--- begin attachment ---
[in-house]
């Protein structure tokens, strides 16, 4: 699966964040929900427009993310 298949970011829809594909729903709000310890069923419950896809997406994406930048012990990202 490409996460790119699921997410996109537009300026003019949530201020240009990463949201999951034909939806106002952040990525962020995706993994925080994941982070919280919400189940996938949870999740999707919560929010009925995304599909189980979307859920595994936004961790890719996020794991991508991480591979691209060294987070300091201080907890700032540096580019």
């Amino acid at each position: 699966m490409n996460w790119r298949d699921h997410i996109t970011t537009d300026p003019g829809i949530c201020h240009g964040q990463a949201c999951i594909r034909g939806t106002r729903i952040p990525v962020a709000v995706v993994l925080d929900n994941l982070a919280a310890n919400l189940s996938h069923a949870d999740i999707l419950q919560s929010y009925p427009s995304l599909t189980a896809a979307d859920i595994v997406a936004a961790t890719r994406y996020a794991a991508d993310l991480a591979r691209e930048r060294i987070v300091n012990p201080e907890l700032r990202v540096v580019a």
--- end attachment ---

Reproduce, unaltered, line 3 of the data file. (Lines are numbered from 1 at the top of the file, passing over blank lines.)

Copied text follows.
């Amino acid at each position: 699966m490409n996460w790119r298949d699921h997410i996109t970011t537009d300026p003019g829809i949530c201020h240009g964040q990463a949201c999951i594909r034909g939806t106002r729903i952040p990525v962020a709000v995706v993994l925080d929900n994941l982070a919280a310890n919400l189940s996938h069923a949870d999740i999707l419950q919560s929010y009925p427009s995304l599909t189980a896809a979307d859920i595994v997406a936004a961790t890719r994406y996020a794991a991508d993310l991480a591979r691209e930048r060294i987070v300091n012990p201080e907890l700032r990202v540096v580019a």